For this reason, from December 2014 to February 2016, the NMEC decided to embark on a large-scale trial of two more aggressive interventions for the purpose of both reducing the malaria burden in Southern Province, Zambia and possibly interrupting transmission. The NMEC designed and conducted a trial that compared three arms: 1) the standard of care (SoC), which included high vector control coverage with long-lasting insecticide-treated nets (LLINs), indoor residual spraying (IRS) using pirimiphos-methyl, community case management for malaria to improve access to quality diagnosis and treatment, and improved surveillance; 2) the SoC plus mass drug administration (MDA) using dihydroartemisinin–piperaquine (DHAp); and 3) SoC plus focal MDA (fMDA) with DHAp.9 Although MDA (the administration of an antimalarial drug at therapeutic doses to an entire population) is known to at least temporarily reduce the burden of malaria in some settings, relatively few community-randomized controlled trials of this strategy had been conducted.10,11 This article uses data and results of the trial combined with costing of the interventions to assess the incremental cost-effectiveness of adding an MDA or fMDA strategy to SoC malaria control in Southern Zambia.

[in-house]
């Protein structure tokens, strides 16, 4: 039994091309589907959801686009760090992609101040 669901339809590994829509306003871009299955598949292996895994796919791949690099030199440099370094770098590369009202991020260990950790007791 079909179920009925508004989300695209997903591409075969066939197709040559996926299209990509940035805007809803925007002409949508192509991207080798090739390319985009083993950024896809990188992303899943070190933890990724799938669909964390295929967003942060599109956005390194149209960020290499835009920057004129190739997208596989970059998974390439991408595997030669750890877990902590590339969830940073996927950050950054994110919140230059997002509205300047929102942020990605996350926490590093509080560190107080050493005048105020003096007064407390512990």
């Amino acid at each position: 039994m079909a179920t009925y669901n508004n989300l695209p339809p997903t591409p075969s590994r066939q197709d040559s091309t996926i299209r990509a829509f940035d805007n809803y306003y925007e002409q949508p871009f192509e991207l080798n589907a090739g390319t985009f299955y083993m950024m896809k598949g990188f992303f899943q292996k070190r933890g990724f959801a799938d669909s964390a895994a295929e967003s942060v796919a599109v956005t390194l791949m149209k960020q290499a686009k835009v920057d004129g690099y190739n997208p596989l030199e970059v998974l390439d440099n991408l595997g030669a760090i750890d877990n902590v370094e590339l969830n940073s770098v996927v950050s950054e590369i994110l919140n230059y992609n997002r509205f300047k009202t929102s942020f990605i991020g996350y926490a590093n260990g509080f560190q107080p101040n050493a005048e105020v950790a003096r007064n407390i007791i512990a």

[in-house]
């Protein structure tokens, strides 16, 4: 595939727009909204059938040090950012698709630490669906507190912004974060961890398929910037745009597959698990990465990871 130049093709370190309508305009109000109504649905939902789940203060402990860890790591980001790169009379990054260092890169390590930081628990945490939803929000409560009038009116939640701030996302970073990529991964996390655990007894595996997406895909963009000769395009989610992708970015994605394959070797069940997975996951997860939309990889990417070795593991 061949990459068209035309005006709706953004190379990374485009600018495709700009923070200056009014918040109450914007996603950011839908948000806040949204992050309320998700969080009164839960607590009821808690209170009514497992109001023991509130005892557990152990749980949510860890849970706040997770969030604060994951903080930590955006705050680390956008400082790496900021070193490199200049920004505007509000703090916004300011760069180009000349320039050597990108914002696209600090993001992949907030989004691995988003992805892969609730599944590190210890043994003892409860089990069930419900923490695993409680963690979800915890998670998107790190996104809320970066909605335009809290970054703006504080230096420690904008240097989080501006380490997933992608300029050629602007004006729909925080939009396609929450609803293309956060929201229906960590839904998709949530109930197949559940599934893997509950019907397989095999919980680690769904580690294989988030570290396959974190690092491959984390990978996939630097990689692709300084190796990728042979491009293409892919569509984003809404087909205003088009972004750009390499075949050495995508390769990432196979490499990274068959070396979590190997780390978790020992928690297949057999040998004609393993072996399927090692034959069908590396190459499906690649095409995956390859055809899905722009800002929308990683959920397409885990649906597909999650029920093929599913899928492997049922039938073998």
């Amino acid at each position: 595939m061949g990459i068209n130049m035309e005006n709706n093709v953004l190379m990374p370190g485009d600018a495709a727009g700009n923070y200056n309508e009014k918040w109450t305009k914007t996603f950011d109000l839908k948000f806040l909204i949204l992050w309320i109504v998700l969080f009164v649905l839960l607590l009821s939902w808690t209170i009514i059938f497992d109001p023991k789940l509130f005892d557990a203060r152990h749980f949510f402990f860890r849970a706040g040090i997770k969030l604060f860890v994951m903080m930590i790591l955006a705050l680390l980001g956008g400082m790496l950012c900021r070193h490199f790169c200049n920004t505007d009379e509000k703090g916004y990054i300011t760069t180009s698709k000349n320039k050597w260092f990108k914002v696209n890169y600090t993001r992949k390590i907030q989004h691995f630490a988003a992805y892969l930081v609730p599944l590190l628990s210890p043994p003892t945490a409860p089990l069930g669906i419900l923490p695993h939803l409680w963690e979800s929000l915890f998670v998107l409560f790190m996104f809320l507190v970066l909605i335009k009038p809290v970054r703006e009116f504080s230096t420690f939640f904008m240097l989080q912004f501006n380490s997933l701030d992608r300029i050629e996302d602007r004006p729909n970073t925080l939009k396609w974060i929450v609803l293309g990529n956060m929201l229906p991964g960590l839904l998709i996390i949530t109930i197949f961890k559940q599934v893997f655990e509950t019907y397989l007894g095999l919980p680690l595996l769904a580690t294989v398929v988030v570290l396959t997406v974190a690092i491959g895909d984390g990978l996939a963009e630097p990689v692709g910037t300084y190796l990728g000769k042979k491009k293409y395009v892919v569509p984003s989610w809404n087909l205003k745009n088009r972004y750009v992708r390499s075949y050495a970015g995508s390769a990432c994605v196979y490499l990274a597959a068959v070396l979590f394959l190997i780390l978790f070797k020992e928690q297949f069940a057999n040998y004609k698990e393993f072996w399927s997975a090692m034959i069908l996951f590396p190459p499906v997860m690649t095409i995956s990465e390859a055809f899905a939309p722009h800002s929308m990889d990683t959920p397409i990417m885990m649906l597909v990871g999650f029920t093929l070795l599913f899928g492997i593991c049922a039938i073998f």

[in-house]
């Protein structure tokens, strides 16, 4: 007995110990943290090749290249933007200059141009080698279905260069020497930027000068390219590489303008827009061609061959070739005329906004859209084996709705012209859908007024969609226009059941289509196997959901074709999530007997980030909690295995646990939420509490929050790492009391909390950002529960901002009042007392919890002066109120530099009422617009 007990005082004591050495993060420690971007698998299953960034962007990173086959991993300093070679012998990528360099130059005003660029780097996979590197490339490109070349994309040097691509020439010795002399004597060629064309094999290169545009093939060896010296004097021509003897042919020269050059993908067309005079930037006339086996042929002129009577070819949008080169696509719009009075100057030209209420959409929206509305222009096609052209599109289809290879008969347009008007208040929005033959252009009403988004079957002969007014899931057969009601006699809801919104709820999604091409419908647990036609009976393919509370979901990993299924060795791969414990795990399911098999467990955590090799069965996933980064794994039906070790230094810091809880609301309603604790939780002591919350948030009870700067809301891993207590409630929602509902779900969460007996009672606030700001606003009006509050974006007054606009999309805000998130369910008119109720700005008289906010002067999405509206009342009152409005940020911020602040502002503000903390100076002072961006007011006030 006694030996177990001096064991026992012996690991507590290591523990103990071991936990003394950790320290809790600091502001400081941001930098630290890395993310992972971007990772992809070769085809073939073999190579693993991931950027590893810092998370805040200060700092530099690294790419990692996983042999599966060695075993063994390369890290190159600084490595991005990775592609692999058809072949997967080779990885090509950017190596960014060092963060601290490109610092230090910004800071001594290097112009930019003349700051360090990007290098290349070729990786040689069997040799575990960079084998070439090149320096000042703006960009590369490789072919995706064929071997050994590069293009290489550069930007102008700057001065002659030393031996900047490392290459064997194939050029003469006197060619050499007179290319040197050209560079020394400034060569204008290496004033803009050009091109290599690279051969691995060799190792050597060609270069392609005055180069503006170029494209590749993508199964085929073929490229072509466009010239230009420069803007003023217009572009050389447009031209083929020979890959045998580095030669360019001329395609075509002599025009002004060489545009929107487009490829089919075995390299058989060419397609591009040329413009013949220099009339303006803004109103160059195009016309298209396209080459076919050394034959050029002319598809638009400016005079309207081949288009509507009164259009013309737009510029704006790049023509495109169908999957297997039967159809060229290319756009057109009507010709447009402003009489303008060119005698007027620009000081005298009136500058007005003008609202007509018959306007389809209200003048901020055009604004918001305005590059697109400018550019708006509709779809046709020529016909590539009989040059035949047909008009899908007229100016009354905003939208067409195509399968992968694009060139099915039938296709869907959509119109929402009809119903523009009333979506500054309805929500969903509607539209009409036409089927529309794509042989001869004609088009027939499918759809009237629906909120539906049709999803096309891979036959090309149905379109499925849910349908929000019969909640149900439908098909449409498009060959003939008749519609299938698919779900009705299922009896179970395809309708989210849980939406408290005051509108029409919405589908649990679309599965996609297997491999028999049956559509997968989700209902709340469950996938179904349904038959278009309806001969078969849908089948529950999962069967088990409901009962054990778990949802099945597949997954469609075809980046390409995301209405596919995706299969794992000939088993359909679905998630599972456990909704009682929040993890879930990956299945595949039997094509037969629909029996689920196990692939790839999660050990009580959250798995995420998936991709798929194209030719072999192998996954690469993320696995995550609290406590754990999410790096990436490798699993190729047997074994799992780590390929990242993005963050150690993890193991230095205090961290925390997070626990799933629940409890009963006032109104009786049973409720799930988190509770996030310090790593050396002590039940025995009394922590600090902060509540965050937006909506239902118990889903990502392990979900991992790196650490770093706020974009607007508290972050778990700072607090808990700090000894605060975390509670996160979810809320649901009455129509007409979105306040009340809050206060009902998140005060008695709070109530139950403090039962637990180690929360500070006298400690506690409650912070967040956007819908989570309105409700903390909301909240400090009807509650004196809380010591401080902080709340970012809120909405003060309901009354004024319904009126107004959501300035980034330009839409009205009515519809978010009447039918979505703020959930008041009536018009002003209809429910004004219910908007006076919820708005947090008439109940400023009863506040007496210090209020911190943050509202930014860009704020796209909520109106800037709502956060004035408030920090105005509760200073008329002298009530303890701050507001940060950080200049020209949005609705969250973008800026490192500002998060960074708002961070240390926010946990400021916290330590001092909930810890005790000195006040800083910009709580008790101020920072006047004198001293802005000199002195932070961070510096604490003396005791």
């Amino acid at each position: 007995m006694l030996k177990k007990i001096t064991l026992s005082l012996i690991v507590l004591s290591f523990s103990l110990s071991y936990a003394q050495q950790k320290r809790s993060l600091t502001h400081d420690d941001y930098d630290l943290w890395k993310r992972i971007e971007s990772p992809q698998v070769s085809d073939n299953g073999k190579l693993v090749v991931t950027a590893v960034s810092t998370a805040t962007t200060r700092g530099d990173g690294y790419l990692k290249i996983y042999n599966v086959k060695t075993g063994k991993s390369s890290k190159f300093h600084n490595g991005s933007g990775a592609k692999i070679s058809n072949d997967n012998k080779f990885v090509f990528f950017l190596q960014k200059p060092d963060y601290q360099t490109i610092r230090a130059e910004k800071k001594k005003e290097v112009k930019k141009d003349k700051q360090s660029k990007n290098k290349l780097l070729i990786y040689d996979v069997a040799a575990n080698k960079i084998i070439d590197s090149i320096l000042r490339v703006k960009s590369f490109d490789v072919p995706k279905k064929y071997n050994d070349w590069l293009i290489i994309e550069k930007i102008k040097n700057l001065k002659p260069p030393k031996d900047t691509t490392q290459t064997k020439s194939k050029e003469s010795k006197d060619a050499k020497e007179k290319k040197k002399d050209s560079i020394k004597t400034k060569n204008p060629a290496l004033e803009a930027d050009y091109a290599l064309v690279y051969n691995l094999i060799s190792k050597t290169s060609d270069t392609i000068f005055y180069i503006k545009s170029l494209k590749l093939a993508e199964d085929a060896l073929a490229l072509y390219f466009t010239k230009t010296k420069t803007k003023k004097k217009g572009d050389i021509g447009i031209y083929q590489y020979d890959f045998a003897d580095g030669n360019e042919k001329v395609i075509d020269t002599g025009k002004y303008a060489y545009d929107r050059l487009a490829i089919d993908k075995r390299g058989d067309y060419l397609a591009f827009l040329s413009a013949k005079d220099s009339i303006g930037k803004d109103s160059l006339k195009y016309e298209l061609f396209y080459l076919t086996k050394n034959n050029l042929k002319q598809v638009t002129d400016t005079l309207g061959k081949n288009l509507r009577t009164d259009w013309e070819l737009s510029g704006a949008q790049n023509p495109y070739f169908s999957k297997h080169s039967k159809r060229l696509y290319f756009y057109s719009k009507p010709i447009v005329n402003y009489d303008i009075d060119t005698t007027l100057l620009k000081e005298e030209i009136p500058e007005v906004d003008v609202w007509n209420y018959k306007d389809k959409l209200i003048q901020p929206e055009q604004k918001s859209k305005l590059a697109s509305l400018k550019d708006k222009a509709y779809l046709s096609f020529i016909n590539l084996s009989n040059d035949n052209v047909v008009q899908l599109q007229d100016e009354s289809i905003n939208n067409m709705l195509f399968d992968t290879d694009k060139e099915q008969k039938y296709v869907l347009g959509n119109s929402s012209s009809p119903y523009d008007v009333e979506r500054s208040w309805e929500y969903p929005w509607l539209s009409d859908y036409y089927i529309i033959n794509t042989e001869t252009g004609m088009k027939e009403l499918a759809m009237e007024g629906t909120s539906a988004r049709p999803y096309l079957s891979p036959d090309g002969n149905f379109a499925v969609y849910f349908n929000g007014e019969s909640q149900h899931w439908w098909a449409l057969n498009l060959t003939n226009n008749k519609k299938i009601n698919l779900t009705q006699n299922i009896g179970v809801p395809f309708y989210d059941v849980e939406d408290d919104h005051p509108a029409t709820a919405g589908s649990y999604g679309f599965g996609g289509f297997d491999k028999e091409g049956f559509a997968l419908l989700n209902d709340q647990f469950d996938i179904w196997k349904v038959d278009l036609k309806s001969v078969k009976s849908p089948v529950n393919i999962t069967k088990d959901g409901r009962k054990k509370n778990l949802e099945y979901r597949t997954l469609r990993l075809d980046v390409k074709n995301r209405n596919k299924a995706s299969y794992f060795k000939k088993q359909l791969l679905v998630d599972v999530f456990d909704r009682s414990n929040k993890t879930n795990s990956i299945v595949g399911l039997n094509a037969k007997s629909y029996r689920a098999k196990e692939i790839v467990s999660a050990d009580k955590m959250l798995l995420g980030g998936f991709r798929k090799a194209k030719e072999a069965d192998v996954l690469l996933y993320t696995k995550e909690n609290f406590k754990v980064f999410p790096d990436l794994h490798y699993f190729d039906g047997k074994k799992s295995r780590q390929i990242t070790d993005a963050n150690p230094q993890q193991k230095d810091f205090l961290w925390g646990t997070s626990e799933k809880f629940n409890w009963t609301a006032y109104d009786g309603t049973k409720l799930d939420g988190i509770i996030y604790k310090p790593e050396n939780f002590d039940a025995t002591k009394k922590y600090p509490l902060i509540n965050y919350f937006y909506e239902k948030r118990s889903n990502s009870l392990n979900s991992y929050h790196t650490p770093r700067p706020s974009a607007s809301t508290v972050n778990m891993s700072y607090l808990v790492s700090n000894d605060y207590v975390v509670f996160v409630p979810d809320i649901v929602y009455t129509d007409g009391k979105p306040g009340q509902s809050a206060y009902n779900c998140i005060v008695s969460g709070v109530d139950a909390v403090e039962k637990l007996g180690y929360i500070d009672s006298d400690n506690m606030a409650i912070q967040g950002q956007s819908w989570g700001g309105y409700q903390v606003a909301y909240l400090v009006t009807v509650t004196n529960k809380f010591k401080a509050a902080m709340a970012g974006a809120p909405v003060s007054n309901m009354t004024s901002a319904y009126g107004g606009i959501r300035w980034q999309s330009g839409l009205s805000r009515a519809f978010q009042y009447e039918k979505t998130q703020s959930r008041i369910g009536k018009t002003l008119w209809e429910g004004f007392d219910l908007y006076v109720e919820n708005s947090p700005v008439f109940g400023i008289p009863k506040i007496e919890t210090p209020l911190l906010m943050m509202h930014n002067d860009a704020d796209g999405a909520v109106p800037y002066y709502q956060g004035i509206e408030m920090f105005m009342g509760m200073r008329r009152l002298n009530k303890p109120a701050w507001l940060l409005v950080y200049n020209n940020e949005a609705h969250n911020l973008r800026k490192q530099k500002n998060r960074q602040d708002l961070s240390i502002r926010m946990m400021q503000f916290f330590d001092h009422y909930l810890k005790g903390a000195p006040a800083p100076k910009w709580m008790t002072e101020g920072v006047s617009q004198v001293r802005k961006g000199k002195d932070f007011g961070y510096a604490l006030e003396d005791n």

METHODS

Reporting of the study followed the guidelines presented in the Consolidated Health Economic Evaluation Reporting Standards statement.12

Trial site.